One fellow got upset when he saw where our conversation was going and declared he did not believe in God. I told him that was ok, because I don’t believe in painters, artists, architects, or contractors. His eyes got huge and he took a step back. The girls’ eyebrows went up. I told the man that there was nothing he could say or do to prove the existence of artists or architects.

He laughed and said with incredulity, "have you ever seen a painting?" and he listed off great works of the world. I told him I had, and questioned if he was implying that the painting was proof there was a painter. He agreed. I turned to the building and said, "I supposed now you are going to tell me that the building is proof there is an architect and a contractor." He took it, hook, line and sinker. Before he could reply, I told him that all he had to do was look around at creation and know there was a creator—his conscience told him this was true and he could not deny it. His friend and the girls laughed as he stood dumbfounded. His response was very pointed, "I am a scientist. I only believe in what I see, what the evidence shows and what statistics reveal. I don’t believe there is a God."

I asked him if he ever enjoyed a sunrise.

He told me he had, now a little "gun-shy," not knowing what I would do next. The others held their breath.

I asked him if he believed what he saw . . . "are you sure you’ve seen a sunrise? Describe it to me." And he proceeded to talk about the darkness giving way to light, the colors, and the sun breaking the horizon and climbing into the sky.

I told him that he could not trust his eyes, and he could also could not trust his heart. I told him that if he knew his science, he would know the sun does not rise, but the planet is in orbit around the sun, and what we see is not what we think we see. "Are you sure you can trust your eyes? How can you trust your heart?"

He could not take anymore and left without saying a word.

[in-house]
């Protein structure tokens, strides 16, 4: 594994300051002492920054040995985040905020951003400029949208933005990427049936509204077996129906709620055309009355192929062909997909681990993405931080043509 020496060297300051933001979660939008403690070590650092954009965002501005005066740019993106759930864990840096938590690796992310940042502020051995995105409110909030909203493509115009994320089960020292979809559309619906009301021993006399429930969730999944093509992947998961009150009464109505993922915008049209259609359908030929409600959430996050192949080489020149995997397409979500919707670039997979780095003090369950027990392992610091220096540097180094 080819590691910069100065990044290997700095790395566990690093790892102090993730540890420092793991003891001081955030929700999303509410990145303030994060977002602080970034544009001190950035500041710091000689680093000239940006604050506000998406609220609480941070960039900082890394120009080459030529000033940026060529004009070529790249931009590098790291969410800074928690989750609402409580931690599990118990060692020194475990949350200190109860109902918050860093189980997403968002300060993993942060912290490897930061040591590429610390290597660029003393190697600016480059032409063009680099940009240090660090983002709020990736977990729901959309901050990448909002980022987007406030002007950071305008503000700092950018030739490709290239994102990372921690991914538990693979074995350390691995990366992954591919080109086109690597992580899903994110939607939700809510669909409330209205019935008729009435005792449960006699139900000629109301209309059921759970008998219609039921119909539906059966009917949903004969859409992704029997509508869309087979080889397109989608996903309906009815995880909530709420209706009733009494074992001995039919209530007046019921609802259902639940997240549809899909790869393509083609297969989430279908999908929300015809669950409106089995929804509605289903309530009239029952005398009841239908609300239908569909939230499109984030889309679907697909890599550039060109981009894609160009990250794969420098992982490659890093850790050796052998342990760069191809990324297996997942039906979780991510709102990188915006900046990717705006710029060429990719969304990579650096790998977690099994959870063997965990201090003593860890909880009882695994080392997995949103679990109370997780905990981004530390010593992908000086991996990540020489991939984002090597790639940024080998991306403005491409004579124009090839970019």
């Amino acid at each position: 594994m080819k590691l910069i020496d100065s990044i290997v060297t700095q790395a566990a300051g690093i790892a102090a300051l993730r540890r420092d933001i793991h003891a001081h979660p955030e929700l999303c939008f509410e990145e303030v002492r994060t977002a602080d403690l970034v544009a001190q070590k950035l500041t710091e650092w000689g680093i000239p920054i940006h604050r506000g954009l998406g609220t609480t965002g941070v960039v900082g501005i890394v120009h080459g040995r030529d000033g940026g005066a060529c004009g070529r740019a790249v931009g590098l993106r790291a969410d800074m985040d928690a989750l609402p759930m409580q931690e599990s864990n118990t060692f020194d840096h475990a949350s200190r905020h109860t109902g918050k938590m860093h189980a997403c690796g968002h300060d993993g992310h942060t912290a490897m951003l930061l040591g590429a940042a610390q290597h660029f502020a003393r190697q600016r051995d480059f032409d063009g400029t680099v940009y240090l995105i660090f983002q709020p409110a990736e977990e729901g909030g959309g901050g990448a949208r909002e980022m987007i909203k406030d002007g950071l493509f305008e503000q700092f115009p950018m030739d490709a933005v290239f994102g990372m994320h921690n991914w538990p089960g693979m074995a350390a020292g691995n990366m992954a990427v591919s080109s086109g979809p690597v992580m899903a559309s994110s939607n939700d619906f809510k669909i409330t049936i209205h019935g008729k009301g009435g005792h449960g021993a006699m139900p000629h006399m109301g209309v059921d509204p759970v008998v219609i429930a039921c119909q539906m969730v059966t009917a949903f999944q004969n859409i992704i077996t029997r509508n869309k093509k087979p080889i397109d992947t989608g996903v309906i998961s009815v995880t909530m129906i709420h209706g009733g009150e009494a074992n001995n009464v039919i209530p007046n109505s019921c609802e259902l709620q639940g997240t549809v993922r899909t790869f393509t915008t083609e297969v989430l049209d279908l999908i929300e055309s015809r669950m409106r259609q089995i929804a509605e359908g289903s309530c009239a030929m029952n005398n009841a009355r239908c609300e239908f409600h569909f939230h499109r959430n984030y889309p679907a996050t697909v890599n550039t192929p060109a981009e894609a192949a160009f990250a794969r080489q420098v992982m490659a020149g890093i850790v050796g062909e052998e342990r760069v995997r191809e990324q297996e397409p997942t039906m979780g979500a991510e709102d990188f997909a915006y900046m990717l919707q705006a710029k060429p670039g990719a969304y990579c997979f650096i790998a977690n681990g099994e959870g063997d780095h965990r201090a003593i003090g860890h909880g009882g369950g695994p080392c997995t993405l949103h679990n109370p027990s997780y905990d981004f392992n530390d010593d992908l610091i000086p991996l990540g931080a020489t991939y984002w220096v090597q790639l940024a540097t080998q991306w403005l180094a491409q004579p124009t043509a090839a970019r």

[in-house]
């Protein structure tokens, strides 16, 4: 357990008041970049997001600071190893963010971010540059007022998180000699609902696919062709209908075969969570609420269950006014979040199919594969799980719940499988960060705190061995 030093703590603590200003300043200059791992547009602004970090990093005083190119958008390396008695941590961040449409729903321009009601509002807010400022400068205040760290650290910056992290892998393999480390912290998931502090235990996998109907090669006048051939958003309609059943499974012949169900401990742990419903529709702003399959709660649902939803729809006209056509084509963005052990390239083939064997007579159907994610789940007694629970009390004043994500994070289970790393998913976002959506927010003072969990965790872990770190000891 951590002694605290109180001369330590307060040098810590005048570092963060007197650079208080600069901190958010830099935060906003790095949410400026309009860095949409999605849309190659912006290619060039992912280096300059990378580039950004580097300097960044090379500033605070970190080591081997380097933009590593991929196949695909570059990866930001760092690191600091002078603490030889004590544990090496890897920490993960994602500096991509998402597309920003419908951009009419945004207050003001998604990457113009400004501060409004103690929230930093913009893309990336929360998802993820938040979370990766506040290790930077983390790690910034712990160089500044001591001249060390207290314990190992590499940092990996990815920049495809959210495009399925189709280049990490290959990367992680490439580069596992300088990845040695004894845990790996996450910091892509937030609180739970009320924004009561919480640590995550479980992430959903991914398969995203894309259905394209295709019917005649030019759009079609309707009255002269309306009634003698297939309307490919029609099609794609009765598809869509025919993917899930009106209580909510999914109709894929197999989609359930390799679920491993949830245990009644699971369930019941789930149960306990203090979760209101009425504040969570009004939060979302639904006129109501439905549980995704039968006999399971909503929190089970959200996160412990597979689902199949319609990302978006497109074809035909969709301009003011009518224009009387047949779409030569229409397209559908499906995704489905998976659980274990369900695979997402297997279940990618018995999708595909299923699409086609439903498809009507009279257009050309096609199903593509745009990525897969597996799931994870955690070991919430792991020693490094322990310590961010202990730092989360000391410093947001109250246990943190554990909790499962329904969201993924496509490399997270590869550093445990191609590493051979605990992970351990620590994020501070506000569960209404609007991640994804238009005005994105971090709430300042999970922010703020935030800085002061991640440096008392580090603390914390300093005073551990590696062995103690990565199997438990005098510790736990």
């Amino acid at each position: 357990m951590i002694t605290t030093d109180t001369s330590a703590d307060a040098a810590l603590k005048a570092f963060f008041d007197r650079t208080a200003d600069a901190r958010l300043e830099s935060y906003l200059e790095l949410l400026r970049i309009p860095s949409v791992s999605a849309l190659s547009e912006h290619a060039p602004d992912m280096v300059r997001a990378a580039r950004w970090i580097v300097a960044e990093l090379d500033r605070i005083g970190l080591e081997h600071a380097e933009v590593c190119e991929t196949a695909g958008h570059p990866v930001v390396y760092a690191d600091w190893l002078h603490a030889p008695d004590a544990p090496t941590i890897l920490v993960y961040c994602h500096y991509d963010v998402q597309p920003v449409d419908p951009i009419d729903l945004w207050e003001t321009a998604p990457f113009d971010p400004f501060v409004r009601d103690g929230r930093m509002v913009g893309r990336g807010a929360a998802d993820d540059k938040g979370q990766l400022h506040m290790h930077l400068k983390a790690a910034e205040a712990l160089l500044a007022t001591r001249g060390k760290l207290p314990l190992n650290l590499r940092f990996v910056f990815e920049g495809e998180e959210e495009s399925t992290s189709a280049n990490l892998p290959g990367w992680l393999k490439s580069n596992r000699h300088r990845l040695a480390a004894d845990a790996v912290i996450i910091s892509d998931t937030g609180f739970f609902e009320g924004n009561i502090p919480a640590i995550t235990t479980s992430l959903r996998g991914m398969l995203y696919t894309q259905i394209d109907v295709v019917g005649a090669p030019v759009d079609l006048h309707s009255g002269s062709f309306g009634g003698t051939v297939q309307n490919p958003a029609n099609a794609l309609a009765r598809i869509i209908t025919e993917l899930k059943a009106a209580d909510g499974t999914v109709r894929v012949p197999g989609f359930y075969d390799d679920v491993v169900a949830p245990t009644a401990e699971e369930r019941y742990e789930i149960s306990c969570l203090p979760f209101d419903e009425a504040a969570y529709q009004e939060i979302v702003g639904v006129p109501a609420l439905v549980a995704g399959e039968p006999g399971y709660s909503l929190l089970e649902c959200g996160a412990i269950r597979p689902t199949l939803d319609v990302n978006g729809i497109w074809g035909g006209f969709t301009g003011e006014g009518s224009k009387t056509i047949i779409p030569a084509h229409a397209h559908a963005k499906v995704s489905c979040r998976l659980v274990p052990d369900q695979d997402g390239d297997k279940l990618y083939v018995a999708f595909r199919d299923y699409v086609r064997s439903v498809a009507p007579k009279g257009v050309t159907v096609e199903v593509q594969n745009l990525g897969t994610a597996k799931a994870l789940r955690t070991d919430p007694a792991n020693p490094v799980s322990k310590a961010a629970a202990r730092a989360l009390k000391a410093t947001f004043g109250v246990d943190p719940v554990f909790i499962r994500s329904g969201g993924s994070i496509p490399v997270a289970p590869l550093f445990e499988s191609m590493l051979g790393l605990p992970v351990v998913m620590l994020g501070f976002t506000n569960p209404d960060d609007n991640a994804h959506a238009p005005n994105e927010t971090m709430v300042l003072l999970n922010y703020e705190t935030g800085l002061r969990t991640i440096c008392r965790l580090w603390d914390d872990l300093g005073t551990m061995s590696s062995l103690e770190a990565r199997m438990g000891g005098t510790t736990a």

The girls, laughingly, told me they knew what I was trying to do, and they were not going to "fall" for it. I asked if they knew what I was trying to do. "Make us Christians," one said. I told them I could make nobody into anything, but was curious to know what made them say this.
"I’m Jewish!" says one girl, but then began to deny the person and work of the Lord Jesus Christ. Perhaps I got a little excited, but I reminded her of the importance of listening to Law, the Prophets and the Writings. I took her through the Torah, and the Davidic writings trying to underscore the judgment of God and the need of repentance, but also the significance of the Messiah. She listened, but finally said she did not have to believe any of it because she was one of God’s chosen.

At this point, the music in the neighboring bar began to systematically increase to the point that I felt that I was literally shouting over the music. I realized this girl must think I am yelling at her, and started to back off a little. Her friend finally interrupted and said, "thanks for talking with us," and indicated their desire to get back to their game.

I did not realize this until a few hours later, but standing behind me was a man listening to everything that was being said. He crossed paths with one of our other team-members, and spent over an hour talking about eternal matters. God used that one conversation to start another. Also, I learned two women were also sitting within earshot who were Christians and were praying for me as they heard the witness to this Jewish girl and her friend. Praise the Lord!